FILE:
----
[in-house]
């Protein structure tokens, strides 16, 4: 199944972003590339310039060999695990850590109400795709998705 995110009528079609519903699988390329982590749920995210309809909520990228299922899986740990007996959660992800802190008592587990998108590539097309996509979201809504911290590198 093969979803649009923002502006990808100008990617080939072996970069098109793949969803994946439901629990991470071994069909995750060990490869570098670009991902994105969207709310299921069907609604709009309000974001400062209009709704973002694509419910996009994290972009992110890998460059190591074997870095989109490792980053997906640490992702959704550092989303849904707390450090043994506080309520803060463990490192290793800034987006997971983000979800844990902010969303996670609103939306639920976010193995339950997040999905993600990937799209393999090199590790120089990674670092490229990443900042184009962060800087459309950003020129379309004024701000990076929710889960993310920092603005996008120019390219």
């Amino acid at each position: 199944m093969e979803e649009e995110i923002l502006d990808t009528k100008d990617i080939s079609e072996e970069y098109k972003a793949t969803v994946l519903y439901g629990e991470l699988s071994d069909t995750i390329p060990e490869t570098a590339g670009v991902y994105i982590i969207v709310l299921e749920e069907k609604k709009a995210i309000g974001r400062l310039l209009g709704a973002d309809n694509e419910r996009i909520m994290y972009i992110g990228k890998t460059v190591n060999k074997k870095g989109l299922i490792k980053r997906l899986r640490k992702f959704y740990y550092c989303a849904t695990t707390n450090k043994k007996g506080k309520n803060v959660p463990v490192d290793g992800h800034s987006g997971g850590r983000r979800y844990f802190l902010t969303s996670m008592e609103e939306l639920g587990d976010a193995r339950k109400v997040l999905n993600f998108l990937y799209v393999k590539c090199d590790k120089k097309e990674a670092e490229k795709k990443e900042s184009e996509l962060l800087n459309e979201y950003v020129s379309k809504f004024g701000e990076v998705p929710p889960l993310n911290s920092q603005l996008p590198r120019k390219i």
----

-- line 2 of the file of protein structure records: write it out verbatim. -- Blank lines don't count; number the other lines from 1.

């Protein structure tokens, strides 16, 4: 199944972003590339310039060999695990850590109400795709998705 995110009528079609519903699988390329982590749920995210309809909520990228299922899986740990007996959660992800802190008592587990998108590539097309996509979201809504911290590198 093969979803649009923002502006990808100008990617080939072996970069098109793949969803994946439901629990991470071994069909995750060990490869570098670009991902994105969207709310299921069907609604709009309000974001400062209009709704973002694509419910996009994290972009992110890998460059190591074997870095989109490792980053997906640490992702959704550092989303849904707390450090043994506080309520803060463990490192290793800034987006997971983000979800844990902010969303996670609103939306639920976010193995339950997040999905993600990937799209393999090199590790120089990674670092490229990443900042184009962060800087459309950003020129379309004024701000990076929710889960993310920092603005996008120019390219």